It’s not a quick read, but it’s a story worth knowing from cover to cover. And if you care to delve into the mirror written in the pages, it’s easy to see our current culture and society. Makes me wonder about the bars of my cage…

The sun is bloated, diseased, dying perhaps. Beneath its baneful light, Shadrapar, last of all cities, harbours fewer than 100,000 human souls. Built on the ruins of countless civilisations, Shadrapar is a museum, a midden, an asylum, a prison on a world that is ever more alien to humanity.

Bearing witness to the desperate struggle for existence between life old and new is Stefan Advani: rebel, outlaw, prisoner, survivor. This is his testament, an account of the journey that took him into the blazing desolation of the western deserts; that transported him east down the river and imprisoned him in the verdant hell of the jungle’s darkest heart; that led him deep into the labyrinths and caverns of the underworld. He will meet with monsters, madman, mutants.

The question is, which one of them will inherit this Earth?

 

 

 

Speculative Fiction Worth Reading: The Midnight Library #BookReview #SciFi #Fantasy

A little bit sci-fi, a little bit fantasy, the Midnight Library by Matt Haig was a thought-provoking read. It starts off dark with the main character, Nora, killing herself.

She has no hope and has nothing worthwhile to live for. Dark as this opening is, it’s easy to identify with. The basic premise is discovering the meaning of a life even when it seems trivial and small and not of much consequence.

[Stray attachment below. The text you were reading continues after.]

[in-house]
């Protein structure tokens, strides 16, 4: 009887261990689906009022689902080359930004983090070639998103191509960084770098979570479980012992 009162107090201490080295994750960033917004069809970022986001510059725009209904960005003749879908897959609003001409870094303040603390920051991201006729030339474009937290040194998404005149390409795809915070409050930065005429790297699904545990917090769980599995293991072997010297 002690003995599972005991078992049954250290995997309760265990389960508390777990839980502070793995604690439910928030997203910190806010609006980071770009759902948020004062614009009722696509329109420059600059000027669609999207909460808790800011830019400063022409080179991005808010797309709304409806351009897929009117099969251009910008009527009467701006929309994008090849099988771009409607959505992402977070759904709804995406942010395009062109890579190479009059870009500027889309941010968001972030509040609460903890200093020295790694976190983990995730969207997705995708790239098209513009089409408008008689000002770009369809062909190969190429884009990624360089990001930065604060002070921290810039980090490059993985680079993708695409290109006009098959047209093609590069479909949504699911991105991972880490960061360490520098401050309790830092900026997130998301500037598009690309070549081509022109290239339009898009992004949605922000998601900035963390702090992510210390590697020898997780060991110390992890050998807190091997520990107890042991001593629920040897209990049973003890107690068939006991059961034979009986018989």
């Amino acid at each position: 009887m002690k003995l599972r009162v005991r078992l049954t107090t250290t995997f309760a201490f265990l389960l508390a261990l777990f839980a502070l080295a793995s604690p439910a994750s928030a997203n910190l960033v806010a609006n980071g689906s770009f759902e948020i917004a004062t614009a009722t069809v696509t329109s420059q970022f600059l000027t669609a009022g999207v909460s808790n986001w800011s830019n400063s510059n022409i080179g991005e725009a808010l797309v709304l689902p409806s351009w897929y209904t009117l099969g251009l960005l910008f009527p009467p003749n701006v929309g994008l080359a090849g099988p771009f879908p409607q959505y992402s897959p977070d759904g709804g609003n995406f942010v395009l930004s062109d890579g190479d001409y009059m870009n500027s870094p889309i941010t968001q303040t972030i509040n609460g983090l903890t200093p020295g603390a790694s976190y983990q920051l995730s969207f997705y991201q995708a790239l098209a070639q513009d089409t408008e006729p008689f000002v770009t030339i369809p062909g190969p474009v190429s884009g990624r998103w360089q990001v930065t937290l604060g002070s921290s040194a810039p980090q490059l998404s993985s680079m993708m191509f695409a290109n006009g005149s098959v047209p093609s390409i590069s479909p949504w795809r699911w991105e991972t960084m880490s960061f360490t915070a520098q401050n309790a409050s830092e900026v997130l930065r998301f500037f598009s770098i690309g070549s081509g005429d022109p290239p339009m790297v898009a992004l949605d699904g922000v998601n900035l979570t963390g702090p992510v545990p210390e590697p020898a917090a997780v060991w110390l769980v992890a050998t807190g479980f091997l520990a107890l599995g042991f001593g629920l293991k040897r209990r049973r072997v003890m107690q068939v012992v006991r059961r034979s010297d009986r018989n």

After trying to kill herself, she wakes up in a library between life and death. There are myriad books all on the same subject, Nora. She can undo any regret she has and try on any life.

In the end, I thought the message was beautiful, and it made me think better of myself and my life. I definitely think that’s a book worth reading.

I won’t say much more about this book, because it’s beauty is what you discover in the pages. I hope you enjoy it as much as I did.

Somewhere out beyond the edge of the universe there is a library that contains an infinite number of books, each one the story of another reality. One tells the story of your life as it is, along with another book for the other life you could have lived if you had made a different choice at any point in your life. While we all wonder how our lives might have been, what if you had the chance to go to the library and see for yourself? Would any of these other lives truly be better?

In The Midnight Library, Matt Haig’s enchanting blockbuster novel, Nora Seed finds herself faced with this decision. Faced with the possibility of changing her life for a new one, following a different career, undoing old breakups, realizing her dreams of becoming a glaciologist; she must search within herself as she travels through the Midnight Library to decide what is truly fulfilling in life, and what makes it worth living in the first place.